Cooper’s approach uses “socialism” as something that is by definition pejorative and comes out of a deep, common bias in the US. The American ruling class has cultivated fear of “socialism” for close to two centuries, not because it’s a threat to people’s freedom but because it’s a threat to the wealth and power of people like the 158 families funding most of the 2016 race for the presidency.
Anderson Coopers class roots: Vanderbilt, Dalton, Yale, CIA
Anderson Cooper was not only born into wealth and power, he has lived the life of that class, as even his official CNN bio affirms. After attending New York’s Dalton School, Cooper graduated from Yale College in 1989 with a BA in political science and two summer internships at the CIA. He also studied Vietnamese at the University of Hanoi.
Cooper kept his CIA experience in the closet until September 2006, when an unnamed web site reported that Cooper had worked for the CIA. Cooper responded on his CNN blog in minimizing, dismissive fashion. He said the website didn’t have its facts straight, but cited no errors. His own facts are well fudged – “for a couple of months over two summers I worked at the CIA headquarters in Langley, Virginia…. It was pretty bureaucratic and mundane.” Cooper doesn’t say what he did (of course) or even what years he was there (1987 and 1988, in the aftermath of William J. Casey’s directorship). Whatever Cooper did at the CIA, he was there when the CIA was running an illegal war in Nicaragua (and another in El Salvador) and the agency’s activities were subject to serious congressional efforts to curb them (the Boland Amendment).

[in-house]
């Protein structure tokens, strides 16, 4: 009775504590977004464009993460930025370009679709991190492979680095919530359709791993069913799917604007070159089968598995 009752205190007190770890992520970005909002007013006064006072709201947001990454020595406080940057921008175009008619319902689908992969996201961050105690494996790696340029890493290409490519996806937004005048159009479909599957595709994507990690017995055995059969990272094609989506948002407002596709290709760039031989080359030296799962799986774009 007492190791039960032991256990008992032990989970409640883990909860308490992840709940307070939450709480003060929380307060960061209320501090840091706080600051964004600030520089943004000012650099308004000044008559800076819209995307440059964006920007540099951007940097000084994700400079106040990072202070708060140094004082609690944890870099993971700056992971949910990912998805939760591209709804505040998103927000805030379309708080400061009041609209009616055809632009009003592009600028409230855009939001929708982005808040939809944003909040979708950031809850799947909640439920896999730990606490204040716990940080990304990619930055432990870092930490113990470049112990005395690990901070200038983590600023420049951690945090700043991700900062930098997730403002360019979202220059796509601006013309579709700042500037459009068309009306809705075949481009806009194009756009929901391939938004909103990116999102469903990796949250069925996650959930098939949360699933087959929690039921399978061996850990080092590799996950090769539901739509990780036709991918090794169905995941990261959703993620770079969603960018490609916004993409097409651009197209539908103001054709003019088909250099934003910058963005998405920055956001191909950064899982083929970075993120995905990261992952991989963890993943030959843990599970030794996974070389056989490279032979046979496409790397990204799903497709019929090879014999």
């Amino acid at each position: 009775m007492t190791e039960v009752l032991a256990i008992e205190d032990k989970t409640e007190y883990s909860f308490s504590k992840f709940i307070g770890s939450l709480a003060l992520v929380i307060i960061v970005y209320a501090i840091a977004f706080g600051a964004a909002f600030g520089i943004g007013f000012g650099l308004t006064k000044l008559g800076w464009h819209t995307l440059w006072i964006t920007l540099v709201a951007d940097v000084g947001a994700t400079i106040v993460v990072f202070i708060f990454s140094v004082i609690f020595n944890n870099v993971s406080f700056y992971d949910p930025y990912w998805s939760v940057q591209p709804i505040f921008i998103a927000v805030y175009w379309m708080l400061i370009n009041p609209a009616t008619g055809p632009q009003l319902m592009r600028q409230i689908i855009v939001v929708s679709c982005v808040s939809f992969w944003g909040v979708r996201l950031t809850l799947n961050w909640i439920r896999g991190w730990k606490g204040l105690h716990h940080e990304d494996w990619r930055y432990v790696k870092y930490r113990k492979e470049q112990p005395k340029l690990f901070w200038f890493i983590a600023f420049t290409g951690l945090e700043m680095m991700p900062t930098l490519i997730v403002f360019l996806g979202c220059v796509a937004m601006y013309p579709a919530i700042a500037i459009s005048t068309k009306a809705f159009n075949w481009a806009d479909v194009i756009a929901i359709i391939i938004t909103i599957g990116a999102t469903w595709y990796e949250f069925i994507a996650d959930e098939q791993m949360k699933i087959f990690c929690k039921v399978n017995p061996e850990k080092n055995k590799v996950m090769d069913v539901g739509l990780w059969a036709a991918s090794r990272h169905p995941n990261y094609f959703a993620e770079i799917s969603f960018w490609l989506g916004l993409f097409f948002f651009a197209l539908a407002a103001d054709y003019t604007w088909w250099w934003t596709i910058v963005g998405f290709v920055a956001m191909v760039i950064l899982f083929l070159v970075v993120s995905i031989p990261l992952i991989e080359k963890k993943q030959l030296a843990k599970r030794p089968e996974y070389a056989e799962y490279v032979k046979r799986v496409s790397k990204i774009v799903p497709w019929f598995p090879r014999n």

When Sanders offered no direct answer to the question of how a “socialist” could win a general election, Cooper followed up more vituperatively and dishonestly:
“The question is really about electability here, and that’s what I’m trying to get at. You — the — the Republican attack ad against you in a general election — it writes itself. You supported the Sandinistas in Nicaragua. You honeymooned in the Soviet Union. And just this weekend, you said you’re not a capitalist. Doesn’t — doesn’t that ad write itself?”
Cooper’s first dishonesty here is asking the “electability” question here only of Sanders. Yes, everyone assumes Hillary Clinton is “electable,” but O’Malley, Chaffee, or Webb? They’re not even as close to getting nominated as Sanders. Why would anyone assume they’re electable in anything but a flip-of-the-coin sense? Cooper’s addressing the electability question only to Sanders may actually be a measure of how strong Cooper believes Sanders is or may be.